My roots are in the South, having been raised in WV. My mother and grandparents on her side were reared on a farm in Putnam County, WV, which is now mostly housing developments. On the farm, they raised cattle, hogs, tobacco, chickens, turkeys, all number of vegetables (corn, green beans, tomatoes, pumpkins and other squash, watermelons, cantelopes, potatoes, etc.). As a pre-school child, I remember going to the "old homestead" with my grandparents on weekends and witnessing the harvesting of the the crops, milking the cows, collecting the eggs and slaughter of the animals. The evening meal consisted of the fruits of that particular day's labor. Everything was cooked on a big wood-fired stove with self contained oven, which had to be stoked. The only seasoning I recall was salt and pepper. My favorite dish back then? A dish called "paddle-soup and biscuits". It was like biscuits and gravy, but thinner...milk added to bacon grease. The biscuits were made with lard and buttermilk! Yummmm
My cooking triumphs
While helping out one of my many friends who had restaurants, having customers come in and asking if I was on duty in the kitchen. If I was, they would order steaks or something that required more work in the kitchen. If I wasn't on duty, they would order one of the typical "Sysco" entrees, which anyone could do. In one particular case, I was asked to do some "from scratch" soups...something they never let the head chef do. By that, I mean they didn't trust him to make anything from scratch, and he was relegated to the standard "Sysco" entrees and sides, as well as the "packaged" gravy, plastic-bag prepared soups, etc. I still consider my greatest triumph, however, is cooking something new for my truly "meat and potatoes" wife and having her enjoy it.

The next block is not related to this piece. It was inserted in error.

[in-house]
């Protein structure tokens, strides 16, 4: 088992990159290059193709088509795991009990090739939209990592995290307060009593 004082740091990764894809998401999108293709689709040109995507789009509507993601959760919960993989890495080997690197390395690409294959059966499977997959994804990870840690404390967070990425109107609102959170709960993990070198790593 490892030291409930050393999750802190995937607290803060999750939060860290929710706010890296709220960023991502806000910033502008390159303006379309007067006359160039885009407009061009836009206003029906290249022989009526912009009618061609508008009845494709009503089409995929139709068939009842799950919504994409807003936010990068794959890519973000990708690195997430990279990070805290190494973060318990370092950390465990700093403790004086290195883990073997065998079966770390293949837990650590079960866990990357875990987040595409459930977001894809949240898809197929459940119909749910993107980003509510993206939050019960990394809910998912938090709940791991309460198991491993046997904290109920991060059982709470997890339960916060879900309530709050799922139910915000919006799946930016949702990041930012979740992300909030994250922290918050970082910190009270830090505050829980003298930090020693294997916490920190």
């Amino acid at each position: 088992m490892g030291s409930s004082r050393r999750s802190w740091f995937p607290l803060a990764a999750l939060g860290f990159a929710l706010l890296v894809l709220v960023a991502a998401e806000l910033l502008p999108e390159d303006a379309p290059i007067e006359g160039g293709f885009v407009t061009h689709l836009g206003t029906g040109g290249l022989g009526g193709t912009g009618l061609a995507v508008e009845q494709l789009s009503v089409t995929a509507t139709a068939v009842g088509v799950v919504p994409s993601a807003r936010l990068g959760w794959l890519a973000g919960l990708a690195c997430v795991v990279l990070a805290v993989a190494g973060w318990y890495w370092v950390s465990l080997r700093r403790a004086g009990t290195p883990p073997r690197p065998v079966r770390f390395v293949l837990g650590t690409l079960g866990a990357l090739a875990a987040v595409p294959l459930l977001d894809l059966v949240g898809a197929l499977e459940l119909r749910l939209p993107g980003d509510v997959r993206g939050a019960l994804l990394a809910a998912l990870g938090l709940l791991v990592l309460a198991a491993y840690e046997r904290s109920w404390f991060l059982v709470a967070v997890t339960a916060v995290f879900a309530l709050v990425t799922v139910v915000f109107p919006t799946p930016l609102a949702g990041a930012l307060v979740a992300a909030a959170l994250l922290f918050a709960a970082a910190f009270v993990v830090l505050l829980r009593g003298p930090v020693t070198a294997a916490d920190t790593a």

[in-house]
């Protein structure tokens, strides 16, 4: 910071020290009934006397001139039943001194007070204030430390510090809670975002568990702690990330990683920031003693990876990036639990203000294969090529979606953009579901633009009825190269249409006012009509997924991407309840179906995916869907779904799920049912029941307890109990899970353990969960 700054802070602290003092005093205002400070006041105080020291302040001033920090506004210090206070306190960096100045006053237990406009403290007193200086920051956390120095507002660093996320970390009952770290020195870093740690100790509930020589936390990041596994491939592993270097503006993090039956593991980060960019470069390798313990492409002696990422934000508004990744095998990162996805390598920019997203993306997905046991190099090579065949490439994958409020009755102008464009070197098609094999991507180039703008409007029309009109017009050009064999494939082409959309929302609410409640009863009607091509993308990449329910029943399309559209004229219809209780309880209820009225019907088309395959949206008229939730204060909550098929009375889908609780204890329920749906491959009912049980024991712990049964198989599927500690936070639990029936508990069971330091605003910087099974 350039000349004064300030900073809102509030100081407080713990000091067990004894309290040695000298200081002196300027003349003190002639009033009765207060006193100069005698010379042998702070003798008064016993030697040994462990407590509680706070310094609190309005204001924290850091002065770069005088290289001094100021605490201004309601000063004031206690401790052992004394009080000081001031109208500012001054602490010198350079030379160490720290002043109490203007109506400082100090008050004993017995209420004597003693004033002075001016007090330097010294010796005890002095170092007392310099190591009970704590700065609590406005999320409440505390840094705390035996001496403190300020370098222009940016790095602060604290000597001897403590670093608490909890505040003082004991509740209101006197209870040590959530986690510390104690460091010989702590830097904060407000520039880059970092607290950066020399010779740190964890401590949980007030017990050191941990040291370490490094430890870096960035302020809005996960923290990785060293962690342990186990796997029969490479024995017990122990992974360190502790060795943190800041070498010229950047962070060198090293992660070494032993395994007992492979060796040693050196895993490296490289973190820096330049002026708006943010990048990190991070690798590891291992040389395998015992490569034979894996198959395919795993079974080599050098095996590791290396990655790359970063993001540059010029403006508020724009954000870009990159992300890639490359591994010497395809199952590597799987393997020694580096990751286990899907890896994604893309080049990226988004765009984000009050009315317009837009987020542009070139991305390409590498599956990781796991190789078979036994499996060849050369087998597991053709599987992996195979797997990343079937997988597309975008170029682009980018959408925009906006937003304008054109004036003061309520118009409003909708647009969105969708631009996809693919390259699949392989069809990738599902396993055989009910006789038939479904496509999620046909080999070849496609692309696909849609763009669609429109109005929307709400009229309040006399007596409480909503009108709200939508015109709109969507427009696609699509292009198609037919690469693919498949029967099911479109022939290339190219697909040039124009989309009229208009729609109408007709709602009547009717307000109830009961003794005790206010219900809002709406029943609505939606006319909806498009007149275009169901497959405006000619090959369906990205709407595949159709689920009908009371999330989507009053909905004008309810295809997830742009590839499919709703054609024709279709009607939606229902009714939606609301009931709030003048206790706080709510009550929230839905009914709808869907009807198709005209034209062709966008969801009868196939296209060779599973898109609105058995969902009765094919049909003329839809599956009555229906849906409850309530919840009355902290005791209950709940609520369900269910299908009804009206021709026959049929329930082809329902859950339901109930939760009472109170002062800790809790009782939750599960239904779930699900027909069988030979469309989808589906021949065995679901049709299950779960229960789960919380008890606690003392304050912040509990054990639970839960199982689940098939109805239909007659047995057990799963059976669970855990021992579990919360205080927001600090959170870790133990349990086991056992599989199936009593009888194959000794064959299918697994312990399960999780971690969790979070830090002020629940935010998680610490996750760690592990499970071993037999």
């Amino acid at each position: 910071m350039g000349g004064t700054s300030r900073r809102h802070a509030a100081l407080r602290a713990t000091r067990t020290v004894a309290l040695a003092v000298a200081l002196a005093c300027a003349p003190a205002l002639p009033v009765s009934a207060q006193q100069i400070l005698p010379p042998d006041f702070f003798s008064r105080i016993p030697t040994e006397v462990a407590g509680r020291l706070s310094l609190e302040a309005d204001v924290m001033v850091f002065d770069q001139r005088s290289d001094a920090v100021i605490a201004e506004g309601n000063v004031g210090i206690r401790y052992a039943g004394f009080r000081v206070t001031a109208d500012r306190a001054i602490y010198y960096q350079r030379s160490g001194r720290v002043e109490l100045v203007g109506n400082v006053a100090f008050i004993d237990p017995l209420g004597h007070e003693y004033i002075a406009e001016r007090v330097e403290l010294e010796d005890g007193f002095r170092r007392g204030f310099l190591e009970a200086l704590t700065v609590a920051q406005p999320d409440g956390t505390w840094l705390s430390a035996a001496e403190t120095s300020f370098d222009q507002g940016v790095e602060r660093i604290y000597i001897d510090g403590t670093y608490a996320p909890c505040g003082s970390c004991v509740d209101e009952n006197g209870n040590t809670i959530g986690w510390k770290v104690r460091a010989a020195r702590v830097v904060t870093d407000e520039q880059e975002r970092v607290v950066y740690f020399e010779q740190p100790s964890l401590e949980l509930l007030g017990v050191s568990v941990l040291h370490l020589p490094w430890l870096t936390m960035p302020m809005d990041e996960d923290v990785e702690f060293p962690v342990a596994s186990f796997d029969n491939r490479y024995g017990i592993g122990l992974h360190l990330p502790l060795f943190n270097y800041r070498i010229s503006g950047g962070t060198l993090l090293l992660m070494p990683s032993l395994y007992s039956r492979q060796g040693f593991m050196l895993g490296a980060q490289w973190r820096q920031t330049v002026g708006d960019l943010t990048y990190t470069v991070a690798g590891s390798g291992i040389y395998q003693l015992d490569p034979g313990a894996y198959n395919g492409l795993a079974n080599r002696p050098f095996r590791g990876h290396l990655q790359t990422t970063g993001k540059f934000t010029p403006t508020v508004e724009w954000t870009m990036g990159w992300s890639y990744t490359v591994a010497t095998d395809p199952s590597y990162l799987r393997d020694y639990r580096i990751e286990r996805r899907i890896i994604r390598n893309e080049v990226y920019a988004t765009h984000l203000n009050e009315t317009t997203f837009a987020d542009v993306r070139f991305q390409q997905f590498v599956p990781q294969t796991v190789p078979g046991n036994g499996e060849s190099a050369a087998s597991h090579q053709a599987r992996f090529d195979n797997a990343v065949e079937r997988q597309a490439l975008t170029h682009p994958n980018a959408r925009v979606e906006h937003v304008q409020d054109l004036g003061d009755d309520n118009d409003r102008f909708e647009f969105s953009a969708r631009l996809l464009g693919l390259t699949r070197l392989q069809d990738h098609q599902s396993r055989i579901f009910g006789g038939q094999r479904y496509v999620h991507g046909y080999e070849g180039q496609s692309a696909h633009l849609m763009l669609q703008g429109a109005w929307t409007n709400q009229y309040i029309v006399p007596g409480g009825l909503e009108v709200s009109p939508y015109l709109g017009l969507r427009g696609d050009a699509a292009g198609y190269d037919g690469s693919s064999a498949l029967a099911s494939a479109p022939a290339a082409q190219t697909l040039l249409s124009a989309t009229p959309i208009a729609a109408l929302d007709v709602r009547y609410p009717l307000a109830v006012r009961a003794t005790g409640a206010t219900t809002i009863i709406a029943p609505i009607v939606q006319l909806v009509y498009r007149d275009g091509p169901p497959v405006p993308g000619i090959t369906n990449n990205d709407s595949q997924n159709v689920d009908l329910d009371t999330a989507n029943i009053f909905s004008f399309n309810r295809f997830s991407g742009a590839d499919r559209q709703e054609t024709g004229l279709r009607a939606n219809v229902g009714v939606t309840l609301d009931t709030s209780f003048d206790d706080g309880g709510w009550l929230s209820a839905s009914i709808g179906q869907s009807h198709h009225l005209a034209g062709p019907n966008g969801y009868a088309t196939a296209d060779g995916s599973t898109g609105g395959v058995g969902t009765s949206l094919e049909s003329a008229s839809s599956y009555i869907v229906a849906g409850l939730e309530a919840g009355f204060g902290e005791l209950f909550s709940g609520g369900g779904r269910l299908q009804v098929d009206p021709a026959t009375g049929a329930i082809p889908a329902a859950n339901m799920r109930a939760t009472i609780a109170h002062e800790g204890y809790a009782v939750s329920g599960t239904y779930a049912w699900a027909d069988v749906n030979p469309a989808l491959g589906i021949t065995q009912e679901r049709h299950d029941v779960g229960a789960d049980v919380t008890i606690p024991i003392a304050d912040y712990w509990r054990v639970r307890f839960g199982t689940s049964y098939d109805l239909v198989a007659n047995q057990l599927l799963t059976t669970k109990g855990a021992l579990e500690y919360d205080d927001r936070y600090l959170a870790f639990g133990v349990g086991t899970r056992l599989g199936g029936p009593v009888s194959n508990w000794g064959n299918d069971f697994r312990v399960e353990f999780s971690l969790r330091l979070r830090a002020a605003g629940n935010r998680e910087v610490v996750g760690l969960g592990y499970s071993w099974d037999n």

My cooking tragedies
Now that's a great question, and I have no problem answering it. One word...Pasta! When I first started out, I was making a "Blackened Chicken Pasta" for three other friends while on a camping trip. The weather turned cold, it started raining, and I was cooking on a Coleman stove. I could not get the water to come to a rolling boil for the pasta (Angel Hair). I decided to chuck it in there anyway. Big mistake! The pasta turned to total MUSH! I had school glue in first grade that tasted better! (Come on now...admit it...we've all tasted school glue!) Well, at least the chicken tasted great, and we all had a good laugh from it.